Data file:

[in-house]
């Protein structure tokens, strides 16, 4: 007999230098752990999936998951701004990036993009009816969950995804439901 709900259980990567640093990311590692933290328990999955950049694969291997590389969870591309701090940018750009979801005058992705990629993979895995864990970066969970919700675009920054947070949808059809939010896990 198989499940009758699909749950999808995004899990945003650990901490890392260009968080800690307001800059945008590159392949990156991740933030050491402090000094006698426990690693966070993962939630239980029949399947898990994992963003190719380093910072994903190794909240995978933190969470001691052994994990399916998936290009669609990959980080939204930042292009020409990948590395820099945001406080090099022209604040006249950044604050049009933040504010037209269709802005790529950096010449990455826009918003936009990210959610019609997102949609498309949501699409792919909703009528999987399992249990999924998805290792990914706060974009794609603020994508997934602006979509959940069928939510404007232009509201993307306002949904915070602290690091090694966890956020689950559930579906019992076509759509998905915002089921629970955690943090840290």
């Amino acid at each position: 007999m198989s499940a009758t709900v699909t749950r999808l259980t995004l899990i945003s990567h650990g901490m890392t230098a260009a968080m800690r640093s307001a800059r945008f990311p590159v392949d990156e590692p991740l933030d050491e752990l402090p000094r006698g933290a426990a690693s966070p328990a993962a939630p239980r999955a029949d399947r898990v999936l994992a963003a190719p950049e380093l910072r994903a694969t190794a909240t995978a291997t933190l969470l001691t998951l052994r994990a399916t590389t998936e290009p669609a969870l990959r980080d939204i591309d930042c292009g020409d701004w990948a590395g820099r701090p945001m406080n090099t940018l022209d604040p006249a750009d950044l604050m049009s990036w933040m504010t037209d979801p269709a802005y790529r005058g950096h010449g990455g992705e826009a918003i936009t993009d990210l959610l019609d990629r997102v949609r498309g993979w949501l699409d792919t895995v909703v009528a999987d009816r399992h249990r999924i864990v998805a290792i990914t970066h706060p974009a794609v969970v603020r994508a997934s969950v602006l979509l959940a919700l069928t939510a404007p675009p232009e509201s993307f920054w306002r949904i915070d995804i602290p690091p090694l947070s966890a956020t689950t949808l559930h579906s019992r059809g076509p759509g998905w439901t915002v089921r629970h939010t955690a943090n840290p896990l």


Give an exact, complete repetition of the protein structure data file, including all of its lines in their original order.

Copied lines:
[in-house]
């Protein structure tokens, strides 16, 4: 007999230098752990999936998951701004990036993009009816969950995804439901 709900259980990567640093990311590692933290328990999955950049694969291997590389969870591309701090940018750009979801005058992705990629993979895995864990970066969970919700675009920054947070949808059809939010896990 198989499940009758699909749950999808995004899990945003650990901490890392260009968080800690307001800059945008590159392949990156991740933030050491402090000094006698426990690693966070993962939630239980029949399947898990994992963003190719380093910072994903190794909240995978933190969470001691052994994990399916998936290009669609990959980080939204930042292009020409990948590395820099945001406080090099022209604040006249950044604050049009933040504010037209269709802005790529950096010449990455826009918003936009990210959610019609997102949609498309949501699409792919909703009528999987399992249990999924998805290792990914706060974009794609603020994508997934602006979509959940069928939510404007232009509201993307306002949904915070602290690091090694966890956020689950559930579906019992076509759509998905915002089921629970955690943090840290």
């Amino acid at each position: 007999m198989s499940a009758t709900v699909t749950r999808l259980t995004l899990i945003s990567h650990g901490m890392t230098a260009a968080m800690r640093s307001a800059r945008f990311p590159v392949d990156e590692p991740l933030d050491e752990l402090p000094r006698g933290a426990a690693s966070p328990a993962a939630p239980r999955a029949d399947r898990v999936l994992a963003a190719p950049e380093l910072r994903a694969t190794a909240t995978a291997t933190l969470l001691t998951l052994r994990a399916t590389t998936e290009p669609a969870l990959r980080d939204i591309d930042c292009g020409d701004w990948a590395g820099r701090p945001m406080n090099t940018l022209d604040p006249a750009d950044l604050m049009s990036w933040m504010t037209d979801p269709a802005y790529r005058g950096h010449g990455g992705e826009a918003i936009t993009d990210l959610l019609d990629r997102v949609r498309g993979w949501l699409d792919t895995v909703v009528a999987d009816r399992h249990r999924i864990v998805a290792i990914t970066h706060p974009a794609v969970v603020r994508a997934s969950v602006l979509l959940a919700l069928t939510a404007p675009p232009e509201s993307f920054w306002r949904i915070d995804i602290p690091p090694l947070s966890a956020t689950t949808l559930h579906s019992r059809g076509p759509g998905w439901t915002v089921r629970h939010t955690a943090n840290p896990l």